Mayor Levar Stoney wants Richmond Public Schools to open its buildings for emergency child care as classrooms remain closed to students and teachers to prevent the spread of a virus that has killed 42 people and infected at least 3,425 in the city.
Stoney in a letter to the city School Board on Monday said Richmond would use $3 million in federal pandemic relief funds to support the effort, a move he said would provide critical support for families.
“I understand that, on it’s face, it seems strange to request the use of school buildings that you have made the difficult decision to close,” Stoney stated. “School buildings, particularly new, state-of-the-art school buildings, are ideal locations for this sort of emergency childcare.”
The move attempts to reconcile competing truths: Federal health data shows Black and brown people are most likely to contract and die from COVID-19 and to work frontline jobs that put them at risk; the school system, in attempting to safeguard teachers and a primarily Black and brown student body, has created a burden for parents less likely to be able to afford child care or to work remotely.
In Virginia, child care is expensive. The nonpartisan Economic Policy Institute found that families here typically pay more than $14,000 annually for infant care, or $1,172 per month. That’s about 18 percent of median family income in the state, researchers found.
A spokesperson for Stoney couldn’t yet say which organizations would be heading up the projects. Details are still being worked out.
Fourth District Board member Jonathan Young said he’d consider opening some space in specific buildings.
“It’s incumbent on us to do this in a safe way to support them because a lot of our folks are stretched very thin,” he said in an interview. “It’s more important than ever that we do everything we’re capable of. That would include allowing use of our facilities.”
The move to virtual schooling also has officials scrambling to work around the cascading impacts of supports families lose when children aren’t in classrooms, from counseling to the nutritious free meals on which thousands have relied. The school system has distributed over a million meals since the Governor shuttered Virginia schools in March.
One in seven RPS students doesn’t have enough to eat and one in four children is experiencing some form of homelessness, according to a column Superintendent Jason Kamras and Dr. Danny Avula, director of the Richmond and Henrico Health Districts, jointly submitted to the Richmond Times-Dispatch.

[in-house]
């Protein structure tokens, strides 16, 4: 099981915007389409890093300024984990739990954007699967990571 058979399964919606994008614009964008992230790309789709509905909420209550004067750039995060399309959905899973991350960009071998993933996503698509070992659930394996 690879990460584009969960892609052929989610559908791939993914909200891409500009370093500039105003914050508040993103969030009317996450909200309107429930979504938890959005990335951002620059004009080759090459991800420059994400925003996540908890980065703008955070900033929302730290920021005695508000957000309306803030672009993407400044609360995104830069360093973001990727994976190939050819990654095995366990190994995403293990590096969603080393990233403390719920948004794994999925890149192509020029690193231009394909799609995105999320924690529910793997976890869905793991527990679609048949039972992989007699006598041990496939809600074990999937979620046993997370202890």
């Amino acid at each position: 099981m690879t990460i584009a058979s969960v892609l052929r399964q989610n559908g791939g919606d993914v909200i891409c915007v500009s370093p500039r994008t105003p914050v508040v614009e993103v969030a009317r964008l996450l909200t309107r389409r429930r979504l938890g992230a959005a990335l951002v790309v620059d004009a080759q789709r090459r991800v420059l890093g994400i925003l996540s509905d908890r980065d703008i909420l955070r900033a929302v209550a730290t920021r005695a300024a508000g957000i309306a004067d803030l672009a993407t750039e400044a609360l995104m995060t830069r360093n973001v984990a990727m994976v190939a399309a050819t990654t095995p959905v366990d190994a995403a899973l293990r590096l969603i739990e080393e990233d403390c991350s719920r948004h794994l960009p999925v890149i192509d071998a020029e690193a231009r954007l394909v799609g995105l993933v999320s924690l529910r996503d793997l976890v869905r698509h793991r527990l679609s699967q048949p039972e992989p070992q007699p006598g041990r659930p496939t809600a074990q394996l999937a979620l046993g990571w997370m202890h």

“The Mayor’s Office reached out to ensure that prioritization of equity would extend to the city’s vision for emergency childcare for families whose caregivers must work outside the home,” said Sam Schwartzkopf, a spokeswoman for Stoney.
Schwartzkopf said school buildings would allow for a large number of children to be served at one site while adhering to CDC guidelines, something School Board member Scott Barlow said is imperative.
“I want to see robust testing measures of anyone who is going into these buildings,” Barlow said. “If it doesn’t appear we have the testing capabilities, then I wouldn’t be open to it. I do think that if a student or adult at one of these sites has COVID, then you have to shut down and do testing.”
School Board members said a free or subsidized program is just one of the requirements they would need to see, along with being allowed to determine a maximum number of students allowed in the buildings.
“If we are truly assisting our families in need, the cost (for families) definitely plays a big part in this,” said Dawn Page, 8th District, during a School Board meeting on Monday.
Kamras said he would not want RPS staff to be responsible for cleaning or staffing the schools as child care centers, and there should be no additional cost to RPS. He previously promised staff no one would be forced to work in-person.
“I think the allure of using schools is that they have classrooms and are set up for young people, which is a little bit different from another nonprofit or even a church that may run a Sunday school, but isn’t as extensive as a school,” Kamras said during Monday’s meeting.
The mayor’s office plans to survey families to gauge the need for emergency child care and assess what people would be comfortable with.
“Needs don’t look the same for every family, the solution won’t either,” Schwartzkopf said.
In the letter, Stoney referenced a time where earlier this spring, city employees were able to utilize Carver Elementary as a child care center when RPS went fully virtual. According to Michelle Hudacsko, the chief of staff for RPS, only one or two children of GRTC employees used the facility.